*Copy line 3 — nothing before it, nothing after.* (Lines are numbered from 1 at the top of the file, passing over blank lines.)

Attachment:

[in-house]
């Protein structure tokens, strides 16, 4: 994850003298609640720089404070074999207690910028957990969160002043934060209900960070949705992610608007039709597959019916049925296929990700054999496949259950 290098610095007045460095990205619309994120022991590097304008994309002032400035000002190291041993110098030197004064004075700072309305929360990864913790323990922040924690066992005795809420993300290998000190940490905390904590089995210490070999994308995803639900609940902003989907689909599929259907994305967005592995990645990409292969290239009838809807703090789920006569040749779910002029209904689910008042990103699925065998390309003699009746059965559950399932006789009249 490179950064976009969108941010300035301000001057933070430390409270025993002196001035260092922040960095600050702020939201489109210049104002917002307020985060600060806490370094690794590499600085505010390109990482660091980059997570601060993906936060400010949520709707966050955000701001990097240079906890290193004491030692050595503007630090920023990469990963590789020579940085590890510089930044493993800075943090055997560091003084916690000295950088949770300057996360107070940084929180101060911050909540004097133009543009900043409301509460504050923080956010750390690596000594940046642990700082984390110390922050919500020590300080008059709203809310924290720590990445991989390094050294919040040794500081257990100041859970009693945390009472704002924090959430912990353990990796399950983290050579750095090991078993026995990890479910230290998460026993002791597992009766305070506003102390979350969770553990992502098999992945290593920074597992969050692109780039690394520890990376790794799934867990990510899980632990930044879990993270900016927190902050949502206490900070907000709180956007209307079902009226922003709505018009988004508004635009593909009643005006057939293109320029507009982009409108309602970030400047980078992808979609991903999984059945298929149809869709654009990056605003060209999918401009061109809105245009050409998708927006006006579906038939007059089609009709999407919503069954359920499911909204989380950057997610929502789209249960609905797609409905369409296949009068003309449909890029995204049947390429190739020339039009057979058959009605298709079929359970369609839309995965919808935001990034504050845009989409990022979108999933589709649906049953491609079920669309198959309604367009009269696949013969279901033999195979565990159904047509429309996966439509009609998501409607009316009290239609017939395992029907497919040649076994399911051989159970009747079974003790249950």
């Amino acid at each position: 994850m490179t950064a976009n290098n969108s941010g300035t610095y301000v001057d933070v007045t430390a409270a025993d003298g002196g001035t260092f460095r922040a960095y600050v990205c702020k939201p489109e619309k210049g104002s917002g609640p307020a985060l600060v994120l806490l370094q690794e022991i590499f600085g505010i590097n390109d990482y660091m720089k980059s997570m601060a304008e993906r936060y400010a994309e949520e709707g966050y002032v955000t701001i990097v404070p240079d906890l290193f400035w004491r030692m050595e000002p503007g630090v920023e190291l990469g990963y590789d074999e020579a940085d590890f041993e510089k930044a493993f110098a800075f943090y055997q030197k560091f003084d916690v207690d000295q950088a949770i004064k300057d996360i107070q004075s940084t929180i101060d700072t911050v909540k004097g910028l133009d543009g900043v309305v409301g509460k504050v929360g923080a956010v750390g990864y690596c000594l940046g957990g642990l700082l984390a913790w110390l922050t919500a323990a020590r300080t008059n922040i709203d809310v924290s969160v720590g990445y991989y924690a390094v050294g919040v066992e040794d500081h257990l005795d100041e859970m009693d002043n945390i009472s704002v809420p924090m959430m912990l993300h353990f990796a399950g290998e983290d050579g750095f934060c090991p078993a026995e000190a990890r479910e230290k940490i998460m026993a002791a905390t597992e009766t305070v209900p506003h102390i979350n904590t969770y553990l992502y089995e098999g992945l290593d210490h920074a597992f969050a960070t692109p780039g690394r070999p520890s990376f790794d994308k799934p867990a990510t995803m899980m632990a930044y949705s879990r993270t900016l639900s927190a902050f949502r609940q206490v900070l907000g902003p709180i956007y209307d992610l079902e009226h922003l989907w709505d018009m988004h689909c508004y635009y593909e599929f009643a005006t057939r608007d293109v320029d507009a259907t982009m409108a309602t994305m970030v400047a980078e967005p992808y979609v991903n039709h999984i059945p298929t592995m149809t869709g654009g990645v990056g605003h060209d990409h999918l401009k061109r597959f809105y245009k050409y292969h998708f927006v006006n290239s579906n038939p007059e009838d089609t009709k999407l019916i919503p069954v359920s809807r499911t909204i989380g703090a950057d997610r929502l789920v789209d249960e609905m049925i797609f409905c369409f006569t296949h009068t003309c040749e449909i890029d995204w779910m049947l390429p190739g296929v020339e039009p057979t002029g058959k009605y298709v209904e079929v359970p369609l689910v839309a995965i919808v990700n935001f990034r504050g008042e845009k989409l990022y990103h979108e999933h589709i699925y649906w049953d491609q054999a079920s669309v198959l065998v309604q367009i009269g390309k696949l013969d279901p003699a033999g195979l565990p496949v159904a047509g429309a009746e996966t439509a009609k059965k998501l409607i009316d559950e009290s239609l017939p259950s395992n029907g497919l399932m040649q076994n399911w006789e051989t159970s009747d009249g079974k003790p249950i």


């Amino acid at each position: 994850m490179t950064a976009n290098n969108s941010g300035t610095y301000v001057d933070v007045t430390a409270a025993d003298g002196g001035t260092f460095r922040a960095y600050v990205c702020k939201p489109e619309k210049g104002s917002g609640p307020a985060l600060v994120l806490l370094q690794e022991i590499f600085g505010i590097n390109d990482y660091m720089k980059s997570m601060a304008e993906r936060y400010a994309e949520e709707g966050y002032v955000t701001i990097v404070p240079d906890l290193f400035w004491r030692m050595e000002p503007g630090v920023e190291l990469g990963y590789d074999e020579a940085d590890f041993e510089k930044a493993f110098a800075f943090y055997q030197k560091f003084d916690v207690d000295q950088a949770i004064k300057d996360i107070q004075s940084t929180i101060d700072t911050v909540k004097g910028l133009d543009g900043v309305v409301g509460k504050v929360g923080a956010v750390g990864y690596c000594l940046g957990g642990l700082l984390a913790w110390l922050t919500a323990a020590r300080t008059n922040i709203d809310v924290s969160v720590g990445y991989y924690a390094v050294g919040v066992e040794d500081h257990l005795d100041e859970m009693d002043n945390i009472s704002v809420p924090m959430m912990l993300h353990f990796a399950g290998e983290d050579g750095f934060c090991p078993a026995e000190a990890r479910e230290k940490i998460m026993a002791a905390t597992e009766t305070v209900p506003h102390i979350n904590t969770y553990l992502y089995e098999g992945l290593d210490h920074a597992f969050a960070t692109p780039g690394r070999p520890s990376f790794d994308k799934p867990a990510t995803m899980m632990a930044y949705s879990r993270t900016l639900s927190a902050f949502r609940q206490v900070l907000g902003p709180i956007y209307d992610l079902e009226h922003l989907w709505d018009m988004h689909c508004y635009y593909e599929f009643a005006t057939r608007d293109v320029d507009a259907t982009m409108a309602t994305m970030v400047a980078e967005p992808y979609v991903n039709h999984i059945p298929t592995m149809t869709g654009g990645v990056g605003h060209d990409h999918l401009k061109r597959f809105y245009k050409y292969h998708f927006v006006n290239s579906n038939p007059e009838d089609t009709k999407l019916i919503p069954v359920s809807r499911t909204i989380g703090a950057d997610r929502l789920v789209d249960e609905m049925i797609f409905c369409f006569t296949h009068t003309c040749e449909i890029d995204w779910m049947l390429p190739g296929v020339e039009p057979t002029g058959k009605y298709v209904e079929v359970p369609l689910v839309a995965i919808v990700n935001f990034r504050g008042e845009k989409l990022y990103h979108e999933h589709i699925y649906w049953d491609q054999a079920s669309v198959l065998v309604q367009i009269g390309k696949l013969d279901p003699a033999g195979l565990p496949v159904a047509g429309a009746e996966t439509a009609k059965k998501l409607i009316d559950e009290s239609l017939p259950s395992n029907g497919l399932m040649q076994n399911w006789e051989t159970s009747d009249g079974k003790p249950i």